The Final Leg of the Journey

treasure boxes

Yesterday, as I washed two coffee mugs that my aunt gave me, I said unexpectedly to myself, “These will be among my final things.” An image flashed before me. I saw myself, old and shrunken, seated at a little table surrounded by the few belongings worth keeping through the years; a lifetime of journals, my favorite books, a handful of photos, a watch my husband gave me and these two mugs, one for him, and one for me.

You see, these mugs have been with me since I was 10 years old, given to me because they have horses running around them on a ribbon of ivory backdrop with brown scribbles of grass beneath their delicately painted hooves. They maintain hot chocolate at the perfect temperature until the last sip and they rest perfectly in the palm of my hand, providing warmth just like my aunt’s long hugs.

Look around your house, your office, your garage, your storage unit and ask yourself, “Which of these items is worthy of being among my final things?” How much of the stuff that you spend time maintaining, storing, moving around, dusting, or repairing is worth carrying along to the final leg of your journey?

If you have ever helped an older relative navigate their final years, then you know the number of things that get thrown away in the down-size moves that lead to the final destination; a retirement home, or a couple of rooms in a relative’s home. It’s sad to see a lifetime of carefully collected items placed on the corner for garbage pick up or dropped off at a local thrift shop. Overwhelmed caretakers usually don’t have the time or energy to disperse the elderly person’s belongings in a way that that person would have wanted, much less to sell them for a decent price. Here are a few steps to help manage your belongings and to lighten your load.

Write a Will: Record your wishes in a will so that your cherished belongings end up with those who you feel will most appreciate them. Be specific and include photographs of the items to eliminate confusion and/or manipulation of the facts. In the few estate settlements I’ve observed, I was surprised and disgusted by the predators that descended like vultures landing on a fresh carcass. Protect your family from themselves by writing a will.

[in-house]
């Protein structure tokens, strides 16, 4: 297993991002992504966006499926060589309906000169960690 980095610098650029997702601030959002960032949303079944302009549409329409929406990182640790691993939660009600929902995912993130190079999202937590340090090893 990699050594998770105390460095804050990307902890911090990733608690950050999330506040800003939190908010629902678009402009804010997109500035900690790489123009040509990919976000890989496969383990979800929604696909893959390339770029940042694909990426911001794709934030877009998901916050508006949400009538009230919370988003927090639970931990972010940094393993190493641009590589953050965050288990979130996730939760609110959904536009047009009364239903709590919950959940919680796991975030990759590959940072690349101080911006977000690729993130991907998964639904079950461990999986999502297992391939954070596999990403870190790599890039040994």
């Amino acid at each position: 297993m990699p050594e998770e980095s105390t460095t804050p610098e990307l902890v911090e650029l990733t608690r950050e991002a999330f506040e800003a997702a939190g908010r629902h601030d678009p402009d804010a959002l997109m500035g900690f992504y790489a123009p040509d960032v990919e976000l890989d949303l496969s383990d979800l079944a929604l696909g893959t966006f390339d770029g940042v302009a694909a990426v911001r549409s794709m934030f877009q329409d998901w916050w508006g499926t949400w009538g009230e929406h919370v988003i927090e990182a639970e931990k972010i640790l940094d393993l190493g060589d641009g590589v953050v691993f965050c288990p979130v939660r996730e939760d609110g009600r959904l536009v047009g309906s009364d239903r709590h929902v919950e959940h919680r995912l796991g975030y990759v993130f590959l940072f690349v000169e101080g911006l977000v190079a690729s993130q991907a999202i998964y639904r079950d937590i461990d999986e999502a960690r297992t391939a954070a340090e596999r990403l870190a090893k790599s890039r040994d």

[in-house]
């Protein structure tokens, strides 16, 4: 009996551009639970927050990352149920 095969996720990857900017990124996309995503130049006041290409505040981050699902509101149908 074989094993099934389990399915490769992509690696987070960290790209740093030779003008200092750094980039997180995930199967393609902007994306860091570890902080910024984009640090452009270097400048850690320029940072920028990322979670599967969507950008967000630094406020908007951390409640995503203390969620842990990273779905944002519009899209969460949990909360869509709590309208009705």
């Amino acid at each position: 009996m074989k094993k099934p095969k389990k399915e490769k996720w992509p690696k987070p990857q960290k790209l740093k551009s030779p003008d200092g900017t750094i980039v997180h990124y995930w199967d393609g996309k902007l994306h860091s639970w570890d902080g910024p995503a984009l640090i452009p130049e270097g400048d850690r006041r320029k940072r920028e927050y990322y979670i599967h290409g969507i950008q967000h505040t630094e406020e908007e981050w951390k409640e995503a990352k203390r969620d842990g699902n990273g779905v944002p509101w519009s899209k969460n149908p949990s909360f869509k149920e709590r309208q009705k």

Give Away Items Now: You don’t have to wait until you are old and/or ill to disperse your belongings. If you have your great grandmother’s full set of china in your attic and one day want your niece to have it, what’s wrong with now? Invite her over and show it to her. Tell her all of the stories you know about it and those who had it before you. Make a day of packing the dishes for the move and plan to share a meal on them once a year to pay tribute to the memories they hold and to make new ones.

Sell Them: If you collect items as an investment, maintain the collection so that it can be liquidated easily, not only by you, but by whoever may be left to do so in the event of your death or disability. Keep meticulous records of purchases and appraised values. Also, develop a relationship with a dealer who you trust and who would help your family liquidate the collection if the need arose. The last thing a grieving family needs is the stress of educating themselves about rare coins so that they don’t get fleeced when they try to sell them in order to pay hospital bills.

No matter how full, a life that spans decades will come down to a handful of precious memories distilled in a photo, a pocket watch, a doll. Look around and decide what will make the cut. Then ask yourself, “Do I really need the rest of the stuff that I’m dragging along?”

Image courtesy of David Zellaby

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2 Responses to The Final Leg of the Journey

  1. james says:

    I like what you wrote about “protect your family from themselves by writing a will”. Many families disintegrate because of fighting over the assets. Not only they go after valuable properties, some families fight over small items that’s not worth much

  2. Judy says:

    You gave very good advice. I don’t find it hard to part with some of the things I have accumulated, but very hard to part with items that were my mother or grandmothers.My children do not have the same memories that I have about the items so I will have to take your advice and sit down with them and tell them about these things that mean so much to me.

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